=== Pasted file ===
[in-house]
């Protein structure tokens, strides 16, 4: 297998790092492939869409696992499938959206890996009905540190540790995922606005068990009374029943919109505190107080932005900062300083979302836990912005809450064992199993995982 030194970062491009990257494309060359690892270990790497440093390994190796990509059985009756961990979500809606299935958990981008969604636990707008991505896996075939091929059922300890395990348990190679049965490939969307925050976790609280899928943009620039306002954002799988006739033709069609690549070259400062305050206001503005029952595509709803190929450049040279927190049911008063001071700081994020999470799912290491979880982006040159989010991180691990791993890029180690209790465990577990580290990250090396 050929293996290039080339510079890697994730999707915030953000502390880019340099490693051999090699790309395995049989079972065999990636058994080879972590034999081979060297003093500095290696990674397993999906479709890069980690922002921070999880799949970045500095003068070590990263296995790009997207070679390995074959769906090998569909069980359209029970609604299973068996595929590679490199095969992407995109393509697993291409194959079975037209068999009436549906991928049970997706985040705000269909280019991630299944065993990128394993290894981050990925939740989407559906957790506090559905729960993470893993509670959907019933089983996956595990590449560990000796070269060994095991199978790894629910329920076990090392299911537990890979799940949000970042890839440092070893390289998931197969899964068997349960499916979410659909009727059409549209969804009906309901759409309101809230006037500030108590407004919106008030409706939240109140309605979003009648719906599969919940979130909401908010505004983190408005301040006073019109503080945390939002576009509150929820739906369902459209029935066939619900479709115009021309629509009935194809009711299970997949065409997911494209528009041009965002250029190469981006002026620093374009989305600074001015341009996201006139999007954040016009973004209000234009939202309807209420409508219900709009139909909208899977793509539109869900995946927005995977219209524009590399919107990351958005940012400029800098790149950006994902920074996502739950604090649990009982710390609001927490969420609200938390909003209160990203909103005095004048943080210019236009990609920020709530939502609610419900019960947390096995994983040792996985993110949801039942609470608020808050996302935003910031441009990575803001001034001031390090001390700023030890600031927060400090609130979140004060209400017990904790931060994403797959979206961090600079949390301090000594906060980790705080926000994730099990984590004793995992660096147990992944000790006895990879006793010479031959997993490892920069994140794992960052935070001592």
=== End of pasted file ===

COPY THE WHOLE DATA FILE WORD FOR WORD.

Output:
[in-house]
């Protein structure tokens, strides 16, 4: 297998790092492939869409696992499938959206890996009905540190540790995922606005068990009374029943919109505190107080932005900062300083979302836990912005809450064992199993995982 030194970062491009990257494309060359690892270990790497440093390994190796990509059985009756961990979500809606299935958990981008969604636990707008991505896996075939091929059922300890395990348990190679049965490939969307925050976790609280899928943009620039306002954002799988006739033709069609690549070259400062305050206001503005029952595509709803190929450049040279927190049911008063001071700081994020999470799912290491979880982006040159989010991180691990791993890029180690209790465990577990580290990250090396 050929293996290039080339510079890697994730999707915030953000502390880019340099490693051999090699790309395995049989079972065999990636058994080879972590034999081979060297003093500095290696990674397993999906479709890069980690922002921070999880799949970045500095003068070590990263296995790009997207070679390995074959769906090998569909069980359209029970609604299973068996595929590679490199095969992407995109393509697993291409194959079975037209068999009436549906991928049970997706985040705000269909280019991630299944065993990128394993290894981050990925939740989407559906957790506090559905729960993470893993509670959907019933089983996956595990590449560990000796070269060994095991199978790894629910329920076990090392299911537990890979799940949000970042890839440092070893390289998931197969899964068997349960499916979410659909009727059409549209969804009906309901759409309101809230006037500030108590407004919106008030409706939240109140309605979003009648719906599969919940979130909401908010505004983190408005301040006073019109503080945390939002576009509150929820739906369902459209029935066939619900479709115009021309629509009935194809009711299970997949065409997911494209528009041009965002250029190469981006002026620093374009989305600074001015341009996201006139999007954040016009973004209000234009939202309807209420409508219900709009139909909208899977793509539109869900995946927005995977219209524009590399919107990351958005940012400029800098790149950006994902920074996502739950604090649990009982710390609001927490969420609200938390909003209160990203909103005095004048943080210019236009990609920020709530939502609610419900019960947390096995994983040792996985993110949801039942609470608020808050996302935003910031441009990575803001001034001031390090001390700023030890600031927060400090609130979140004060209400017990904790931060994403797959979206961090600079949390301090000594906060980790705080926000994730099990984590004793995992660096147990992944000790006895990879006793010479031959997993490892920069994140794992960052935070001592």